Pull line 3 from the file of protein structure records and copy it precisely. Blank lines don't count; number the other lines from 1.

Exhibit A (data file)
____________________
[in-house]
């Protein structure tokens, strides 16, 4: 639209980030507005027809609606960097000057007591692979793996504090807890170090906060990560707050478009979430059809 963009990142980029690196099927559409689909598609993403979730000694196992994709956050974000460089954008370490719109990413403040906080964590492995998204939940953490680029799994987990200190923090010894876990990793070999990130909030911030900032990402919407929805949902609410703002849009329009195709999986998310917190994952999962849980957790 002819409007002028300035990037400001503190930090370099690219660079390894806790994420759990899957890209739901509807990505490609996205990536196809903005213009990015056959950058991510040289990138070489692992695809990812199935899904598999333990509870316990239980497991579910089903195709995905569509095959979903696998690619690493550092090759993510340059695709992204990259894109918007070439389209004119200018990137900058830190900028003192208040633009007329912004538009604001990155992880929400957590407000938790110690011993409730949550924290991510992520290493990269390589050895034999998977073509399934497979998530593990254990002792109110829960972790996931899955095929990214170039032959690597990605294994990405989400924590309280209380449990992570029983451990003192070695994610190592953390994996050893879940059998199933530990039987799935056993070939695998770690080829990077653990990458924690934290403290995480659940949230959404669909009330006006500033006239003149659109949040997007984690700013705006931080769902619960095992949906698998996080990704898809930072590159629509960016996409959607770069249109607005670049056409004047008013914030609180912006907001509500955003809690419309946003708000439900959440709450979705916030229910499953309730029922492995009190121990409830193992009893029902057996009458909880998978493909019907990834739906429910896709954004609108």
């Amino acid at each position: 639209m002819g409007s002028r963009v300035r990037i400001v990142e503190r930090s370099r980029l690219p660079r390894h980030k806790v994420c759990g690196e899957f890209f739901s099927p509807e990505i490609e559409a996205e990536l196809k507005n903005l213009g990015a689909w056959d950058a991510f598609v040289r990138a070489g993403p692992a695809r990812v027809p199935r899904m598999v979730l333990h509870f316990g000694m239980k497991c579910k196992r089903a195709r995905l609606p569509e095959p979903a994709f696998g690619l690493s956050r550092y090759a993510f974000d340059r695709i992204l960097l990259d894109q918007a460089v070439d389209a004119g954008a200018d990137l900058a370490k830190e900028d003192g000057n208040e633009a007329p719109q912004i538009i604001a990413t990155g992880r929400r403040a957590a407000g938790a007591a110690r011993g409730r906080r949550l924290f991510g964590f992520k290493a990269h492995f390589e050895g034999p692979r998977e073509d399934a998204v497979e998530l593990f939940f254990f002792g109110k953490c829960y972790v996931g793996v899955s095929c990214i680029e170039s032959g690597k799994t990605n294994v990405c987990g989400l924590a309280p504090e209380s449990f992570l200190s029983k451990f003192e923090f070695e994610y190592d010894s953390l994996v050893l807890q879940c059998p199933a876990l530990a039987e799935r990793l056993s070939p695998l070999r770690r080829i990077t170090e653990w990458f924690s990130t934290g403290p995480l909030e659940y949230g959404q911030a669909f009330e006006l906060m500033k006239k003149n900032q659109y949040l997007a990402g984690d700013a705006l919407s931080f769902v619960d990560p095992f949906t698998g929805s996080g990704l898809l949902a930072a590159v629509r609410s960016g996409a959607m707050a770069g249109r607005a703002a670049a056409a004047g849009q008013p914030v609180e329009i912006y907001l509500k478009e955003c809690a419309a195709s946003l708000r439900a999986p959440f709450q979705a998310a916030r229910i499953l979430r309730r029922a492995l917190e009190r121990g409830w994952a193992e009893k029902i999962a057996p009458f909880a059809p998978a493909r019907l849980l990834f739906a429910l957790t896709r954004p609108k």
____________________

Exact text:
């Amino acid at each position: 639209m002819g409007s002028r963009v300035r990037i400001v990142e503190r930090s370099r980029l690219p660079r390894h980030k806790v994420c759990g690196e899957f890209f739901s099927p509807e990505i490609e559409a996205e990536l196809k507005n903005l213009g990015a689909w056959d950058a991510f598609v040289r990138a070489g993403p692992a695809r990812v027809p199935r899904m598999v979730l333990h509870f316990g000694m239980k497991c579910k196992r089903a195709r995905l609606p569509e095959p979903a994709f696998g690619l690493s956050r550092y090759a993510f974000d340059r695709i992204l960097l990259d894109q918007a460089v070439d389209a004119g954008a200018d990137l900058a370490k830190e900028d003192g000057n208040e633009a007329p719109q912004i538009i604001a990413t990155g992880r929400r403040a957590a407000g938790a007591a110690r011993g409730r906080r949550l924290f991510g964590f992520k290493a990269h492995f390589e050895g034999p692979r998977e073509d399934a998204v497979e998530l593990f939940f254990f002792g109110k953490c829960y972790v996931g793996v899955s095929c990214i680029e170039s032959g690597k799994t990605n294994v990405c987990g989400l924590a309280p504090e209380s449990f992570l200190s029983k451990f003192e923090f070695e994610y190592d010894s953390l994996v050893l807890q879940c059998p199933a876990l530990a039987e799935r990793l056993s070939p695998l070999r770690r080829i990077t170090e653990w990458f924690s990130t934290g403290p995480l909030e659940y949230g959404q911030a669909f009330e006006l906060m500033k006239k003149n900032q659109y949040l997007a990402g984690d700013a705006l919407s931080f769902v619960d990560p095992f949906t698998g929805s996080g990704l898809l949902a930072a590159v629509r609410s960016g996409a959607m707050a770069g249109r607005a703002a670049a056409a004047g849009q008013p914030v609180e329009i912006y907001l509500k478009e955003c809690a419309a195709s946003l708000r439900a999986p959440f709450q979705a998310a916030r229910i499953l979430r309730r029922a492995l917190e009190r121990g409830w994952a193992e009893k029902i999962a057996p009458f909880a059809p998978a493909r019907l849980l990834f739906a429910l957790t896709r954004p609108k």